Peter Tatchell credits local work in Places like Plymouth pivotal in the struggle for equality
A HUMAN Rights campaigner has said that the local work done in places like Plymouth has been pivotal in the struggle for equality.
Peter Tatchell, speaking as a guest lecturer at Peninsula Arts at Plymouth University, credited the changes to legalise homosexuality to local people.
In his lecture Queer Britain: The struggle for LGBT Human Rights 1958-2012, he also spoke about the importance of the European Court of Human Rights in advancing the movement for equality.
The high-profile campaigner was in the city ahead of the launch of this summer's Respect festival.
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He said: "The real heroes and heroines are from the lesser known campaign groups – grassroots people engaging with local councils and local MPs. "The local work done by people in places like Plymouth has been absolutely pivotal in the struggle for equality."
Mr Tatchell has campaigned for human rights since 1967, when he was 15.
Since 1969 the struggle for gay freedom began to increasingly become his focus.
Mr Tatchell was part of the direct action group OutRage! who, in 1998, interrupted the Archbishop of Canterbury's Easter Sermon in Canterbury Cathedral condemning his advocacy of discrimination against lesbians and gay men.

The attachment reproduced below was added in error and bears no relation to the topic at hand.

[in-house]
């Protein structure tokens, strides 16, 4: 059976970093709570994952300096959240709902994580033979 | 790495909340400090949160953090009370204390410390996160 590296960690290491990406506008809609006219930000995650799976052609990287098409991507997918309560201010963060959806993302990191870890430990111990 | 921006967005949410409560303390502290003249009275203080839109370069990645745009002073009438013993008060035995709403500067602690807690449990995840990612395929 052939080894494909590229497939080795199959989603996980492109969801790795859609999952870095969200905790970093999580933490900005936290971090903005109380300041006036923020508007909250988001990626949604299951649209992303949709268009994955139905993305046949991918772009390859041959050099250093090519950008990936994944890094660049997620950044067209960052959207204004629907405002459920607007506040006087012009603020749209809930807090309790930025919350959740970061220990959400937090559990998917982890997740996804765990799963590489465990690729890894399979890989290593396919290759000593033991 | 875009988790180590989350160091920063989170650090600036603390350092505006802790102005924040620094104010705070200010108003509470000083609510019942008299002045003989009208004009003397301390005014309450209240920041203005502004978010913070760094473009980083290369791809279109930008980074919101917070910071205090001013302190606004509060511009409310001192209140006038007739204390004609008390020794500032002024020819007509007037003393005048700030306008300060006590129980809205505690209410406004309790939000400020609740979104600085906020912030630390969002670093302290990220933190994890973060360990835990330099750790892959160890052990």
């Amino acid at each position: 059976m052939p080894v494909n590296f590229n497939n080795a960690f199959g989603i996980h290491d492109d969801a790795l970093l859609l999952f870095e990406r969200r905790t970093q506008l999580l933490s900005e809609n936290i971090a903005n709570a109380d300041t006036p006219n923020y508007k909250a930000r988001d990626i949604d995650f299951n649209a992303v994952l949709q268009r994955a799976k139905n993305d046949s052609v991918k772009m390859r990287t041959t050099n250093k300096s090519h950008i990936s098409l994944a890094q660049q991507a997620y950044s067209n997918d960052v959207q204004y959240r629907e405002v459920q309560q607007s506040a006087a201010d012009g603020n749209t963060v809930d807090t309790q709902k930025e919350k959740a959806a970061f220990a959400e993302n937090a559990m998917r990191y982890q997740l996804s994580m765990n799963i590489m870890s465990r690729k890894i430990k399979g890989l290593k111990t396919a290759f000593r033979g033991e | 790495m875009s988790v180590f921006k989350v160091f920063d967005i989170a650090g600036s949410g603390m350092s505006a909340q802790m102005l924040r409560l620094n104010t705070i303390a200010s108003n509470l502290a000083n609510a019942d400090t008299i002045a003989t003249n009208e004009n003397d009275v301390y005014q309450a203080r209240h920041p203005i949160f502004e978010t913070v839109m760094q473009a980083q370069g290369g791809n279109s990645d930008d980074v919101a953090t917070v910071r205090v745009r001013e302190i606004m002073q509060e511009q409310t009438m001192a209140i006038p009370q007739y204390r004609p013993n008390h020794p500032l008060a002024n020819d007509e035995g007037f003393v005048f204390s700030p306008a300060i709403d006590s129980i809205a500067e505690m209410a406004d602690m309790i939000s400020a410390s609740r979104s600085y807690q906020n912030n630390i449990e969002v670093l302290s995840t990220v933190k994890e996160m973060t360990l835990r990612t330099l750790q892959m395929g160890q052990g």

During his lecture, he said: "Up until 1999 Britain had the largest number of homophobic laws of any country on earth.
"In 1999 things began to change when cases began to go to the European Court of Human Rights.
"The Labour government had kicked the issues into the long grass, but they were bound by convention to equalise the law.
"Only since 2003 have we had a penal code that does not stereotype on gender or sexual orientation."
He also spoke about the importance of equality, and said he fully supported making civil partnerships legal for heterosexual couples.
"This cumulative collective effort has brought us to where we are today and much in thanks to our straight friends and allies who have worked with us," Mr Tatchell said.
"In the 1980s straight MPs fought for us. If they hadn't asked the questions we would have never known about the hundreds of LGBT people forced out the Armed Forces and gay people being arrested by the police."
Mr Tatchell also questioned the Equal Marriage Bill, which was passed in The House of Commons in February, and said it was a worry that there would be separate legislation for gay couples.
He said it would be better and easier to repeal parts of existing legislation that prevent gay marriage.
"We have the 1949 Marriage Act," Mr Tatchell told the audience. "If you believe in equality that is what we should have, not separate legislation.
"We are going to end up with separate laws – we have always said separate is not equal."
He closed his lecture by adding: "Don't accept the world as it is. Dream about what the world could be – then help make it happen."